21

This question already has an answer here:

I have a file which is having following content:

zdk
aaa
b12
cdn
dke
kdn

Input1: aaa and cdn

Output 1:

aaa
b12
cdn

Input 2: zdk and dke

Output 2:

zdk
aaa
b12
cdn
dke

I could use below commands to achieve:

grep -a aaa -A2 file # Output 1
grep -a aaa -A4 file # Output 2

But in the file I don't know what is the exact occurrence (position) of end string pattern (file is having 20000 rows)

How can I achieve this?

marked as duplicate by don_crissti, steve, vonbrand, G-Man, hildred Oct 18 '15 at 2:13

This question has been asked before and already has an answer. If those answers do not fully address your question, please ask a new question.

  • I think the other question is too specific to be duplicate of this. Most of the answer from here won't work there, as there are different requirements (by specifying extra new line characters). – kenorb Oct 18 '15 at 11:45
  • I think here the start and end patterns could be anywhere in the file (no necessary to do with new lines) despite given the specific example, the other asks for the whole lines. – kenorb Oct 18 '15 at 12:11
  • @kenorb it's still the same idea. The main trick is to use one of the tools that can do /foo/,/bar/ to define patterns. The specifics of the pattern (being at the end for example) are secondary. – terdon Oct 18 '15 at 15:51
  • This answer might also be applicable: stackoverflow.com/a/48022994/2026975 – imriss Dec 29 '17 at 16:54
24

grep won't help you here. This is a job better accomplished with sed using range expressions:

$ sed -n '/aaa/,/cdn/p' file
aaa
b12
cdn
$ sed -n '/zdk/,/dke/p' file
zdk
aaa
b12
cdn
dke

sed -n suppresses the automatic printing, so that lines are printed just if explicitly asked to. And this happens when the range /aaa/,/cdn/ happens.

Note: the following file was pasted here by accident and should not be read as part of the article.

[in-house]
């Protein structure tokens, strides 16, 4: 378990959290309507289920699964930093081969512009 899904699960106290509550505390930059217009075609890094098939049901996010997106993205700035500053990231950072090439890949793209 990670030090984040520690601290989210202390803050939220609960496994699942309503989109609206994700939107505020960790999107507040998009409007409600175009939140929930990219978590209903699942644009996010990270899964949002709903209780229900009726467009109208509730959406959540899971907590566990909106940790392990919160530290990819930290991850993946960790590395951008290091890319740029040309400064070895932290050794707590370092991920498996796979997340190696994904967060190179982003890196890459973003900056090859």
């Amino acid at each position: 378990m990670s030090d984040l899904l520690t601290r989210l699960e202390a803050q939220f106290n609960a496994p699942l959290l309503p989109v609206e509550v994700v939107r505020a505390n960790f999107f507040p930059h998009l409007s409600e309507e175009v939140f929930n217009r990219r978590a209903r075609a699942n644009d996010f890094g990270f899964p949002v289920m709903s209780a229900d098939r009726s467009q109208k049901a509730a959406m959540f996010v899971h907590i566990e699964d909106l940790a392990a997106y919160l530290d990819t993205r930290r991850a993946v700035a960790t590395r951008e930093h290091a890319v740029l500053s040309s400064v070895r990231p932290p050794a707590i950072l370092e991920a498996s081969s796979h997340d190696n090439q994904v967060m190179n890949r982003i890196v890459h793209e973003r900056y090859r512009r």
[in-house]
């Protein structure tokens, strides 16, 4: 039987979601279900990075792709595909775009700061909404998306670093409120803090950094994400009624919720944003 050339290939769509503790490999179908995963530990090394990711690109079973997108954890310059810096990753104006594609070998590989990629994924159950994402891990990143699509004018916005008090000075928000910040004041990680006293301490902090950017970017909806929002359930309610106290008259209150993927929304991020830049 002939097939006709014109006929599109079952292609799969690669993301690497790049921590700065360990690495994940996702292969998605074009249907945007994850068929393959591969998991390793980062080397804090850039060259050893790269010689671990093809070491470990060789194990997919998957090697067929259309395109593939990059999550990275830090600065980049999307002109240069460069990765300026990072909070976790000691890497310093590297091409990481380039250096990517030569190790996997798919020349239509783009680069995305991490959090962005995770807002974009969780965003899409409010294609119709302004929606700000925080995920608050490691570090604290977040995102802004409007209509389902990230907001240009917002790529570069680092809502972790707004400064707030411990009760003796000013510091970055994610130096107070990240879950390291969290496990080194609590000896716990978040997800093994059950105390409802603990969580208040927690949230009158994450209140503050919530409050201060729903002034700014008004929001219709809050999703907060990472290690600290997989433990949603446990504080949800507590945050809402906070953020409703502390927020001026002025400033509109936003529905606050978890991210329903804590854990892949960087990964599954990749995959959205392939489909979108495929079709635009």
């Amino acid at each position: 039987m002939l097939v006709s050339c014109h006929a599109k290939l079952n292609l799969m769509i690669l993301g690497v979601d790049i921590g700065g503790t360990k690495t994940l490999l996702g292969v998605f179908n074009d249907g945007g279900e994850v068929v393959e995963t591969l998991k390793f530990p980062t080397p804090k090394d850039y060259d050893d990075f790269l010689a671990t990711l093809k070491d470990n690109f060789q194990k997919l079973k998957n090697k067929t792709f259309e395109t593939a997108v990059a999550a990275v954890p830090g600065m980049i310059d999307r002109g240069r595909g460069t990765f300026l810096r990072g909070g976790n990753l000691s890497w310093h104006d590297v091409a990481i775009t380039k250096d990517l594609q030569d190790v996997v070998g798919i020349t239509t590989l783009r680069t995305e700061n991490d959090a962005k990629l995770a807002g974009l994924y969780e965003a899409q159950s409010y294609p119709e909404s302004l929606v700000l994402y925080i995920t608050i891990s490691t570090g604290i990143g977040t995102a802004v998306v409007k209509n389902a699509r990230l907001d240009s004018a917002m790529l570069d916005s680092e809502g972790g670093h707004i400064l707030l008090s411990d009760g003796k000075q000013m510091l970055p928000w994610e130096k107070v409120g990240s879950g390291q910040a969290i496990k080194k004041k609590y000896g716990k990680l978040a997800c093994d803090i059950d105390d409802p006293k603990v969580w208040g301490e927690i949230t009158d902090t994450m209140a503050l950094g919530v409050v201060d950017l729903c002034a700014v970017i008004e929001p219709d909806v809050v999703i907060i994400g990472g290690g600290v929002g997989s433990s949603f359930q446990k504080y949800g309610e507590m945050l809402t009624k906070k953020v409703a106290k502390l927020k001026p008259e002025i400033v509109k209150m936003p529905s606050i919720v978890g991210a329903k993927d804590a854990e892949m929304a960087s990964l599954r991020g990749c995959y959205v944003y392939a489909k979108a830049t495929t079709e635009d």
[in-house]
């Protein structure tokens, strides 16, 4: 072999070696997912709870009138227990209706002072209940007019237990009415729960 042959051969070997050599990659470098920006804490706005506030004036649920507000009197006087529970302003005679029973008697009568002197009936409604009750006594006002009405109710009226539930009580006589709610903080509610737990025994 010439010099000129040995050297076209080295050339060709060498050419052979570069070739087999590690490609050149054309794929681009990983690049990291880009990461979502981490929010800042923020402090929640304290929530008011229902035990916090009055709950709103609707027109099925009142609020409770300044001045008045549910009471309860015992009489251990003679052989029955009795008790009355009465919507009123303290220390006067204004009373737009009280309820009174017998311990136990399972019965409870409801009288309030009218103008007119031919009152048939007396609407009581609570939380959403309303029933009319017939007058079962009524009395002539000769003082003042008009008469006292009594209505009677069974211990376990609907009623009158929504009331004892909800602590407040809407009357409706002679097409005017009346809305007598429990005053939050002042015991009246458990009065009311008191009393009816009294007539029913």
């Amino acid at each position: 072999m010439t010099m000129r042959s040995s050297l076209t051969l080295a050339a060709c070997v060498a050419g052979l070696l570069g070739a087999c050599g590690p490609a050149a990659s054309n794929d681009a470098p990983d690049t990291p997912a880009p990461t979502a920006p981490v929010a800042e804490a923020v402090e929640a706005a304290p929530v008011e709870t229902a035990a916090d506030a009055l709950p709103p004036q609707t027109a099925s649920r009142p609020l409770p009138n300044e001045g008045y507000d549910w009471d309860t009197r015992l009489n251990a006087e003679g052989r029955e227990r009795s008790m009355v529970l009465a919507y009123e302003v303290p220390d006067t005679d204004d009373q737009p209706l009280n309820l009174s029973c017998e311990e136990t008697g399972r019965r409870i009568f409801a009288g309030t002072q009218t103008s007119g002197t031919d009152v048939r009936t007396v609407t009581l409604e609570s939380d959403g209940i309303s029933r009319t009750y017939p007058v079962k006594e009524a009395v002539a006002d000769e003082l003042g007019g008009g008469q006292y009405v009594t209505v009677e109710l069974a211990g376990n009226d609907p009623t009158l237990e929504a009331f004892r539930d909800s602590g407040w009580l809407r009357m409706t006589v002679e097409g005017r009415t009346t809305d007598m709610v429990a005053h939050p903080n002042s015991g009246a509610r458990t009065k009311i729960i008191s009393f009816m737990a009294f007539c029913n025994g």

These range expressions are also available in awk, where you can say:

awk '/zdk/,/dke/' file

Of course, all these conditions can be expanded to a more strict regex like sed -n '/^aaa$/,/^cdn$/p' file to check that the lines consist on exactly aaa and cdn, nothing else.

  • 1
    Wow, I had this same problem and didn't ask. I used 2 instances of grep -n and compared the number for my solution. – Kip K Oct 16 '15 at 22:09
  • 1
    @KipK range expressions are such a useful tool for these kind of problems : ) You can also use awk and some flags, but the basic case is quite straight forward with this. – fedorqui Oct 16 '15 at 22:11
  • @Fedorqui, i getting some problem if the search pattern contains xmls. like, I need to search starting with <ns0:abcd xmlns=""> , getting the resull. But it is showing <abcd xmlns=""> also. I have tried sed -n '/\<ns0\:abcd xmlns\=\"\"\>/,/\<ns0\:abcd\>/p file – Spike Oct 17 '15 at 12:31
  • @Spike maybe you should edit your question to show this sample file. To me, sed -n '/^<ns0:abcd xmlns="">$/,/dke/p' file works fine. Note I added ^ and $ to match the string exactly. Note you can also check my answer in How to select lines between two marker patterns which may occur multiple times with awk/sed. – fedorqui Oct 17 '15 at 23:10
4

It can be done by sed

sed -n '
    /^aaa$/,/^cdn$/w output1
    /^zdk$/,/^dke$/w output2
    ' file
1

Here is grep command:

grep -o "aaa.*cdn" <(paste -sd_ file) | tr '_' '\n'

You can achieve multiline match in grep, but you need to use perl-regexp for grep (-P - which is not supported on every platform, like OS X), so as workaround we're replacing new lines with _ character and after grep, we're changing them back.

Alternatively you can use pcregrep which supports multi-line patterns (-M).

Or use ex:

ex +"/aaa/,/cdn/p" -scq! file

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